What is the best probabilistic estimate from below for a random polynomial on an arc?

I'm currently involved in a small (but quite time consuming) project where we are trying to get some decent bound for the number $N(P)$ of real zeroes of a random polynomial $P(x)=\sum_{k=0}^n\xi_k x^k$ where $\xi_k$ are real independent identically distributed random variables satisfying $P(\xi_k=0)=0$ (just to avoid totally idiotic degeneracies) but no other a priori assumptions.

Our current approach uses the inequality $$\mathcal P\left[\max_{|\alpha|<C\ell}|P(re^{i\alpha})|\le n^{-C}\ell^{Cm}\sum_k|\xi_k|r^k\right]\le e^{-m}$$ for all fixed $r>0$, $0<\ell<1$, $n,m\ge 2$ with some absolute $C>0$, which is not terribly bad and gives the bound $$\mathcal E N(P)\le C\log^4 n$$ in the end.

However, I suspect that even a stronger bound $$\mathcal P\left[\max_{|\alpha|<C\ell}|P(re^{i\alpha})|\le n^{-C}\ell^{Cm}\sum_k|\xi_k|r^k\right]\le n^{-m}$$ may hold, which would allow us to shave one logarithm off. I wonder if anybody has any idea of how to get something like this (or better). If you find a counterexample, it'll shed some light on what is going on too. We are currently using the combination of the Turan lemma and the flip-flop around the median technique but all my previous experience shows that using the worst case scenario estimates in the probabilistic setting is never optimal.

To put things in perspective, the bound everybody hopes for should be $\mathcal EN(P)\le C\log n$. It has been proved for many "decent" distributions of $\xi_k$ but if you do not assume anything and require the uniform bound over all distributions (which may be attained at different distributions for different $n$), as in our project, then it looks like the best published bound is $\mathcal EN(P)\le C\sqrt n$ (if somebody knows anything better, I'll be happy to hear it too).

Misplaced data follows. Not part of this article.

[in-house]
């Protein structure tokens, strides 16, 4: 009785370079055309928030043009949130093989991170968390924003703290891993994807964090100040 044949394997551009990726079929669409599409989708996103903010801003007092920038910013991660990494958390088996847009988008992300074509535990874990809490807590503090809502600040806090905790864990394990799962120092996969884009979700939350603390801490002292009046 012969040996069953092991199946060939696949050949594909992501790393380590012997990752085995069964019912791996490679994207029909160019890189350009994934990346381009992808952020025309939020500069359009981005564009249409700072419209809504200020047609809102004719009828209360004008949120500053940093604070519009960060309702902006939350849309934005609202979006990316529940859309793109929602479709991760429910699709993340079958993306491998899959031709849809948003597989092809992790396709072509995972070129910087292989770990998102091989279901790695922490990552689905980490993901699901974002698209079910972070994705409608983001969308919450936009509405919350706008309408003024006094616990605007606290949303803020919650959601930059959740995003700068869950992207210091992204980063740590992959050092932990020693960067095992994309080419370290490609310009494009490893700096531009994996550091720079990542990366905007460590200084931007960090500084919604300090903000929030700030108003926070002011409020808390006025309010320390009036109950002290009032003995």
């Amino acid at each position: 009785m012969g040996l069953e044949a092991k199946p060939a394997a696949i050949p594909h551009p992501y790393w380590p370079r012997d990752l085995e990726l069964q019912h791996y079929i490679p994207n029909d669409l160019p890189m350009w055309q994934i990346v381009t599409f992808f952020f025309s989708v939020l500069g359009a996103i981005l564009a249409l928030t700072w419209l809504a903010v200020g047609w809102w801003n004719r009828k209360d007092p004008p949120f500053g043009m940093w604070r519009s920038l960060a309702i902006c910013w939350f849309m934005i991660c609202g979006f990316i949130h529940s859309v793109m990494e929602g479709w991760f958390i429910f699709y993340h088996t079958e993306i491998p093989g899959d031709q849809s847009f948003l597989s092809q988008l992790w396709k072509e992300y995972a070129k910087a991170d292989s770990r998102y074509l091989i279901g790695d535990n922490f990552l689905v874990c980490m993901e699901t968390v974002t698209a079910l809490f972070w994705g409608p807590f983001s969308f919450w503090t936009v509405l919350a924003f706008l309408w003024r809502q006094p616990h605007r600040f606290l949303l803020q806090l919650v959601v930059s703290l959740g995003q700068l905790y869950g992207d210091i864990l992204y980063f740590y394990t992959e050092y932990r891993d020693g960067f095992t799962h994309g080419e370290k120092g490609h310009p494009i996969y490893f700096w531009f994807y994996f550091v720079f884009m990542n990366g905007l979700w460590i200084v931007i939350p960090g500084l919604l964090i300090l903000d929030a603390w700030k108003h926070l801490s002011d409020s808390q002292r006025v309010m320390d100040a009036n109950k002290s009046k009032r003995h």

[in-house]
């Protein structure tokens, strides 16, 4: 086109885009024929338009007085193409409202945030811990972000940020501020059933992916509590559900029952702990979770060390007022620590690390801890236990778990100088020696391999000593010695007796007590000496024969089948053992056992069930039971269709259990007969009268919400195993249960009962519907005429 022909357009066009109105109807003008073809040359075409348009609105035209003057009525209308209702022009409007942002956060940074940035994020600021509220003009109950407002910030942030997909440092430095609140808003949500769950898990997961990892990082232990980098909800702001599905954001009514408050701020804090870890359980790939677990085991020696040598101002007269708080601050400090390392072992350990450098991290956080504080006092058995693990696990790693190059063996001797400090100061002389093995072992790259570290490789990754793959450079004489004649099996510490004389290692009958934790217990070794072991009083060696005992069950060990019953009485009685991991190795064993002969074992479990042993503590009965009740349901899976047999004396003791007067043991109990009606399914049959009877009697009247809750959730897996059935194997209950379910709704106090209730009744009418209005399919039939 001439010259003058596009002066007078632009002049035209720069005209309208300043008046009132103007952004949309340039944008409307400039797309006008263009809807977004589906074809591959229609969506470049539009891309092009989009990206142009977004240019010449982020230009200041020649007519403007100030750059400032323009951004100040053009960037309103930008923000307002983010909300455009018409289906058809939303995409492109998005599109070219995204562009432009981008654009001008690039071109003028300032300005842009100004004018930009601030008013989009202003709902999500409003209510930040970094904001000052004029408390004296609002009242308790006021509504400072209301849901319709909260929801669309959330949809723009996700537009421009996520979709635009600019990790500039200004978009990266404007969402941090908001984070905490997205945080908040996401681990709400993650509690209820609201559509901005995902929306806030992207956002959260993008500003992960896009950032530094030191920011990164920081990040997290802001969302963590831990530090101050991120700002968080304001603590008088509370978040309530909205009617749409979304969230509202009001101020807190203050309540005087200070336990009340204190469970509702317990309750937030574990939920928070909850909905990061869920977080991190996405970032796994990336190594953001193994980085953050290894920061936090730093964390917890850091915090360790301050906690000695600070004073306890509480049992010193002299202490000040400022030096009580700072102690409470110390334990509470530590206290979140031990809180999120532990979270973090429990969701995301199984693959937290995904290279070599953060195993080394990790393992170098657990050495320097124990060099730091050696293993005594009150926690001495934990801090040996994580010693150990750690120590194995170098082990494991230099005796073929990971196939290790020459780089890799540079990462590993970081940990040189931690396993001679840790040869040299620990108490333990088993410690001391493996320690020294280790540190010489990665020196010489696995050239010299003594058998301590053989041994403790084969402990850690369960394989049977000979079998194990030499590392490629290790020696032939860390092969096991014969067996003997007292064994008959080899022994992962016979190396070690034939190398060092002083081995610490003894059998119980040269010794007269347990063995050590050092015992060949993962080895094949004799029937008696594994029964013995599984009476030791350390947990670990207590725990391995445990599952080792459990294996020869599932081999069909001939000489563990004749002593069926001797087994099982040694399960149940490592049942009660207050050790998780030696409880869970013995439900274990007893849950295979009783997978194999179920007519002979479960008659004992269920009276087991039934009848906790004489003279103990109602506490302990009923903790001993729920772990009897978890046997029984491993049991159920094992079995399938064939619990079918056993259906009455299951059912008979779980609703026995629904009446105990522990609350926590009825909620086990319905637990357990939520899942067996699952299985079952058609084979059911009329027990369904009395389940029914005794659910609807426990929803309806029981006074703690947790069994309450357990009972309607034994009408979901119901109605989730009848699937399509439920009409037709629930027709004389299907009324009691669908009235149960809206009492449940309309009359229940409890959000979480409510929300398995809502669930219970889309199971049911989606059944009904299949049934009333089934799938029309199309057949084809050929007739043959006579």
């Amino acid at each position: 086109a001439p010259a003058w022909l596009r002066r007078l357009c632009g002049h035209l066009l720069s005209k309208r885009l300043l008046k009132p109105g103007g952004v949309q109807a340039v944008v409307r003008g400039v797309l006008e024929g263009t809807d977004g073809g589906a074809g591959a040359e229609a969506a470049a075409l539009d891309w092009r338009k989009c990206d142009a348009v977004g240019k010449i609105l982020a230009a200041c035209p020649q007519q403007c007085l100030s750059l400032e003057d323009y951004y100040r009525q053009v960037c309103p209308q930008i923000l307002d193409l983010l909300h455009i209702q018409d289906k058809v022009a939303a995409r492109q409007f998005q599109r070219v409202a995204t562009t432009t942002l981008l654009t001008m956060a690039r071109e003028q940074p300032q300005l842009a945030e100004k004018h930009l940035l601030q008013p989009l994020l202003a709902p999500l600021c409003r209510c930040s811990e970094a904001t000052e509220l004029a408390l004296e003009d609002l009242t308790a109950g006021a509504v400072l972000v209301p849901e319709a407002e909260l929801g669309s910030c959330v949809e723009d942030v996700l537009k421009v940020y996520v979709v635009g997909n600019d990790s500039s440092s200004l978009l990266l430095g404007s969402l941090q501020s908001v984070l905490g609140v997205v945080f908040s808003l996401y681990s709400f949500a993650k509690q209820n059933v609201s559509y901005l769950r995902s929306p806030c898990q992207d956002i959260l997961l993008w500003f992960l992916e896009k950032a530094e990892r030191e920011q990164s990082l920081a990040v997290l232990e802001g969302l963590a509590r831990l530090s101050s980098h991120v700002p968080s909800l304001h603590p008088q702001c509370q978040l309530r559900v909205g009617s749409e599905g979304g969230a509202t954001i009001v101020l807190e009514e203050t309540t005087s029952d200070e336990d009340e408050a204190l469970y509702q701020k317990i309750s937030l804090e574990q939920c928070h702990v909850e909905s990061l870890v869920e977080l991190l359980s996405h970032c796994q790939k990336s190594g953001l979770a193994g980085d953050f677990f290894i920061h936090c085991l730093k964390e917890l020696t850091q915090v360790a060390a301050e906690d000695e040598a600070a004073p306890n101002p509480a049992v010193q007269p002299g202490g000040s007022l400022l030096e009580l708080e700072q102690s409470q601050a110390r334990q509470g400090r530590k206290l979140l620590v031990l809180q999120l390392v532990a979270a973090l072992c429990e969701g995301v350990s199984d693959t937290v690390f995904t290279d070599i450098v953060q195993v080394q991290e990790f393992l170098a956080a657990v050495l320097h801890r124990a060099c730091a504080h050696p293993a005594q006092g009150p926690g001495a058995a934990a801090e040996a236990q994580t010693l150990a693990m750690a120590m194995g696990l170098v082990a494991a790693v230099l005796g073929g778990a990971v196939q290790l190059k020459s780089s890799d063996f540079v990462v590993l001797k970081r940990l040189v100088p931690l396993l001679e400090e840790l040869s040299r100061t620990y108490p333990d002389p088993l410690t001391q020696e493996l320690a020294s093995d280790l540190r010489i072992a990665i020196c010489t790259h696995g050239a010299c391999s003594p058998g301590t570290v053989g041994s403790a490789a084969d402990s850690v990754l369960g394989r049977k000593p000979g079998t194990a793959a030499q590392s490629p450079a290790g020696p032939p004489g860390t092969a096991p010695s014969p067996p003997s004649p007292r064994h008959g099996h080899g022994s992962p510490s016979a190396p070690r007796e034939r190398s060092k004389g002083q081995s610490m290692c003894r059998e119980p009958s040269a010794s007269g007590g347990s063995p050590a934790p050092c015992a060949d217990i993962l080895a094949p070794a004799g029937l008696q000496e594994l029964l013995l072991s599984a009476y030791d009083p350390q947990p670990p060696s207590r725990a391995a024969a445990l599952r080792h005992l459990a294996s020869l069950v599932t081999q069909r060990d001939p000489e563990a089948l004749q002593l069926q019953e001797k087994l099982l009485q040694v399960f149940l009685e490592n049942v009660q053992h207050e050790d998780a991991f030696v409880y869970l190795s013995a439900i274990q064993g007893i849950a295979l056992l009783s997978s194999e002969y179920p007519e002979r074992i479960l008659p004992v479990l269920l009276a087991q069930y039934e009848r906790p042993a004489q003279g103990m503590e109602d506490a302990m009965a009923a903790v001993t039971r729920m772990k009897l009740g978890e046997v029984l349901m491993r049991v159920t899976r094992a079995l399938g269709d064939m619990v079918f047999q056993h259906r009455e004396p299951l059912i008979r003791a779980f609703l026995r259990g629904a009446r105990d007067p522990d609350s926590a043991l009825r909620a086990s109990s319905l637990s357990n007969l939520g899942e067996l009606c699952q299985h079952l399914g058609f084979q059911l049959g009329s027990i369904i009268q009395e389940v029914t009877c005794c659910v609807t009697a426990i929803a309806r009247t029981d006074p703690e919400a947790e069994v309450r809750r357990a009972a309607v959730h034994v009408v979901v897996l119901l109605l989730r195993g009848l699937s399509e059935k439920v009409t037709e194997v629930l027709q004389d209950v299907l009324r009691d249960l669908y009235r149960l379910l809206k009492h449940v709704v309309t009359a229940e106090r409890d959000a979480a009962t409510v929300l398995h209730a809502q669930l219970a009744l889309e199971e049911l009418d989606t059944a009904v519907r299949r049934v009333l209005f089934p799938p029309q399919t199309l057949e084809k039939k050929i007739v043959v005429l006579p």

Update: We have finally got $C\log n$ with absolute $C$ in the classical problem (any real i.i.d coefficients) by a different method. However, the question remains because there are interesting situations to which our new approach does not apply but the original one, which gives $\log^4 n$, does.

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Can you give a reference for the $C\sqrt{n}$ bound (or an indication of the proof if it's easy)? A little quick googling turns up lots of literature on the problem, but I didn't immediately find that. – Mark Meckes Dec 12 '12 at 17:38
I'm not sure if it has really appeared in print yet but the result was obtained simultaneously by two pairs of people: Krishnapur and Zeitouni, and Kabluchko and Zaporozhets. Misha Sodin kindly told me the sketch of the proof. Divide by $1-x$. Then the sequence of the coefficients will become $\xi_1,\xi_1+\xi_2,\dots,\xi_1+\dots+\xi_n$, after which it stabilizes. Now just use Descartes' rule of signs and the fact (not sure how well known) that any $n$-step random walk on the line with i.i.d. steps cannot change sign more than $C\sqrt n$ times on average. – fedja Dec 13 '12 at 4:01